Corruption in Iraq is at an all-time high and several other major indicators of progress in the country are on a downward trend, according to a new U.S. government report.
Earlier this month, the Iraqi government fired Central Bank of Iraq (CBI) Governor Sinan al-Shabibi amid allegations of corruption, a move that is both a symptom and a consequence of increased corruption in Iraq and also a possible power grab by Iraqi Prime Minister Nuri al-Maliki, according to the report, published Tuesday by the Office of the Special Inspector General for Iraq Reconstruction.
"This peremptory and constitutionally questionable move occurred as an audit of the CBI's foreign currency auctions surfaced. The audit purportedly found that perhaps 80% of the $1 billion purchased at weekly CBI-managed auctions was tied to illegal transactions, with the funds subject to those transactions potentially lost abroad to money laundering," the report reads.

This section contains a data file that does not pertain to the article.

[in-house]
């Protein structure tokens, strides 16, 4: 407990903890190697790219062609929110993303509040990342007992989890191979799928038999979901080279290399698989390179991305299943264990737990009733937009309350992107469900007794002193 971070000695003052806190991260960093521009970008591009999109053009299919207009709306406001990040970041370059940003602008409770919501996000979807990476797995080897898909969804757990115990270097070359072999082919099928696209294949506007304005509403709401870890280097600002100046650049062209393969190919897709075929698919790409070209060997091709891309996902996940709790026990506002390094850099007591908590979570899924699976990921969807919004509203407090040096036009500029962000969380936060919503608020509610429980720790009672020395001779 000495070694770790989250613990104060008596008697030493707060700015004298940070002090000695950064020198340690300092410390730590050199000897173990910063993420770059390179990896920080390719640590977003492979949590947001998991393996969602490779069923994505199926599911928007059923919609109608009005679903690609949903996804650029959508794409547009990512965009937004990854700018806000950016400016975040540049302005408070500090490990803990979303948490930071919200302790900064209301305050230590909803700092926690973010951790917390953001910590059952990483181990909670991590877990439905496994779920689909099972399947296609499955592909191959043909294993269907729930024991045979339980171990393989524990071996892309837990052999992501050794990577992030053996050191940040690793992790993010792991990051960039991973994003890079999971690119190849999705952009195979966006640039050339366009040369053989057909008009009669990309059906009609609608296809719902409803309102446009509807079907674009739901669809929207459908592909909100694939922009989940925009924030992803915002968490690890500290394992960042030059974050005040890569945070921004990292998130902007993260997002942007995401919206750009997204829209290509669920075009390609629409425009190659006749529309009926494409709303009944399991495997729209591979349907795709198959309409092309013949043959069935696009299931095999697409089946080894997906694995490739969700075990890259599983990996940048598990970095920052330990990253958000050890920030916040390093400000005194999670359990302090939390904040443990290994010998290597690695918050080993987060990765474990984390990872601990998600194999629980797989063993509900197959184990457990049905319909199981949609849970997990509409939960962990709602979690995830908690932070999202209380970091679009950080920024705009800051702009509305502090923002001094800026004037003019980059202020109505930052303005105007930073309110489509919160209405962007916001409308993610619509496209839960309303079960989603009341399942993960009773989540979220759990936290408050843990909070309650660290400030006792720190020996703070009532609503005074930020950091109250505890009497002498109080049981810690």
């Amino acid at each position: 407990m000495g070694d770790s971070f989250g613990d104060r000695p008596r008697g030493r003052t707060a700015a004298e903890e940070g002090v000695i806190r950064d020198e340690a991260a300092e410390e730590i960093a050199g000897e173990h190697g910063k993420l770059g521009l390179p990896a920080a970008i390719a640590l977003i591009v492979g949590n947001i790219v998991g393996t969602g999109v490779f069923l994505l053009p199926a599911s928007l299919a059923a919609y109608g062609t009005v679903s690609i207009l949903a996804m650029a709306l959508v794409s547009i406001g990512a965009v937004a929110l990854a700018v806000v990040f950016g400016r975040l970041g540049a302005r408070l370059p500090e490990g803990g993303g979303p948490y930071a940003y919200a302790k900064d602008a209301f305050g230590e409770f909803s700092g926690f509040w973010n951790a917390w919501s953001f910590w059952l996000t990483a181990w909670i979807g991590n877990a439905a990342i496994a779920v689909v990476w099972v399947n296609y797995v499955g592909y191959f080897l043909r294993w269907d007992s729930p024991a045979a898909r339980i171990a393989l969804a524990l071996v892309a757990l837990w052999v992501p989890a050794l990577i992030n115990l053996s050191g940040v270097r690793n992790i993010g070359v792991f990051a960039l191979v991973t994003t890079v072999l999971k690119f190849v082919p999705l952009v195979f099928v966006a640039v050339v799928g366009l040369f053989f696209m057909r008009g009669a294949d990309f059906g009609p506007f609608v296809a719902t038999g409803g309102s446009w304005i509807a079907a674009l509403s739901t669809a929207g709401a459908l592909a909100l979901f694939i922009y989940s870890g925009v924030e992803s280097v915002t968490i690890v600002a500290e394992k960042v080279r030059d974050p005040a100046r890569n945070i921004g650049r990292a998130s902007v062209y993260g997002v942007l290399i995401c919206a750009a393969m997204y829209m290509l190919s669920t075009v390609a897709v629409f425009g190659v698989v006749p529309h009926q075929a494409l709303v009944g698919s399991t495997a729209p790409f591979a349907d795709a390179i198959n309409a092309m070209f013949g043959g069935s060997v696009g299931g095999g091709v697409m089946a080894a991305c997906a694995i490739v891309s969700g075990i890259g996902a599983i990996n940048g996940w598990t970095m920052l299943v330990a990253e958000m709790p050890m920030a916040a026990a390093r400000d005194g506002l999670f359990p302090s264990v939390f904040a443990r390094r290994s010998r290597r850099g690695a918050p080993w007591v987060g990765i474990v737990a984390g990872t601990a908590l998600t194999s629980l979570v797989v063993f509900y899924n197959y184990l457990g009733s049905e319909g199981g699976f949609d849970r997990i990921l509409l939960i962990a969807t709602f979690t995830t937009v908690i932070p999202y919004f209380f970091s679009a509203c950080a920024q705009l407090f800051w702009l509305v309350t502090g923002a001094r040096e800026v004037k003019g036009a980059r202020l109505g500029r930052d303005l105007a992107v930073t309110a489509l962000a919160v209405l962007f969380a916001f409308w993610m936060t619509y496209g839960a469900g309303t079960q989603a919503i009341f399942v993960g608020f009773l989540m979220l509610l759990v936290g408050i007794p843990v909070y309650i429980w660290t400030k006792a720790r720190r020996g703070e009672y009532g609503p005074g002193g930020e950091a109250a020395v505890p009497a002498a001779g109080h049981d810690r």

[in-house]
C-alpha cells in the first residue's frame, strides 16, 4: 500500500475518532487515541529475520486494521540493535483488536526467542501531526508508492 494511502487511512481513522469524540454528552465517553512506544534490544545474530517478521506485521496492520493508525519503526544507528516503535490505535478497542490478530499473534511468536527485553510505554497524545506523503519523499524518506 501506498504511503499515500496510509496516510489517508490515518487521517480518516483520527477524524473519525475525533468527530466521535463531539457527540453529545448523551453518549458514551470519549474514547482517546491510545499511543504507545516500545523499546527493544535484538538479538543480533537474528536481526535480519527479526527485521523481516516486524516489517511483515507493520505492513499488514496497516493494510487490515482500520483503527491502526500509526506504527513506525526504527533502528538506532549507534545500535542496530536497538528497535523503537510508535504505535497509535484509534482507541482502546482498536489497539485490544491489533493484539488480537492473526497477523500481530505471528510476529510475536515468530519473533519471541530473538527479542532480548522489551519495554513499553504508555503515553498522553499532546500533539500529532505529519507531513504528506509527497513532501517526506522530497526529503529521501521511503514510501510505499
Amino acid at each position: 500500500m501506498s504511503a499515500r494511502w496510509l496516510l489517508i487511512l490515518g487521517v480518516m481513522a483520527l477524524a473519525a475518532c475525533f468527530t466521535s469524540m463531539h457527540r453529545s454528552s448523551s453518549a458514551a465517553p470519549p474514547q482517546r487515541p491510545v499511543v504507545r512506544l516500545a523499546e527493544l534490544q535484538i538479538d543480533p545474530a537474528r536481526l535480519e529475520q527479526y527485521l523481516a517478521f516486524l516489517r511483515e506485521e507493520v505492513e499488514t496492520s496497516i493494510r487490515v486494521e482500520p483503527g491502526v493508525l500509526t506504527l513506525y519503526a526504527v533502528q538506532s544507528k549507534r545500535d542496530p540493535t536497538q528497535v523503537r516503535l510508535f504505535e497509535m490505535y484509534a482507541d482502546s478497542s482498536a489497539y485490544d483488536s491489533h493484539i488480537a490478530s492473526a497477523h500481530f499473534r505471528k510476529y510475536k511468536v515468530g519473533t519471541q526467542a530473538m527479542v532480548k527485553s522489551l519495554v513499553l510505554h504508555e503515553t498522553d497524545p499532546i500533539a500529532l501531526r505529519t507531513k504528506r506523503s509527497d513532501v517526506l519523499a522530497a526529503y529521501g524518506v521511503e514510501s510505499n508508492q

It continues: "This development is symptomatic of a troubled year in Iraq, evidenced by increasing corruption, resurgent violence, deepening ethno-sectarian strains, growing apprehensions about the conflict in Syria, and widening divides within the coalition government."
Special Inspector Stuart Bowen, in an interview with The Cable, said it's unclear whether the firing of Shabibi was a direct power grab by Maliki, but it does open up the possibility that Maliki will now have greater access to the vast capital reserves the bank holds.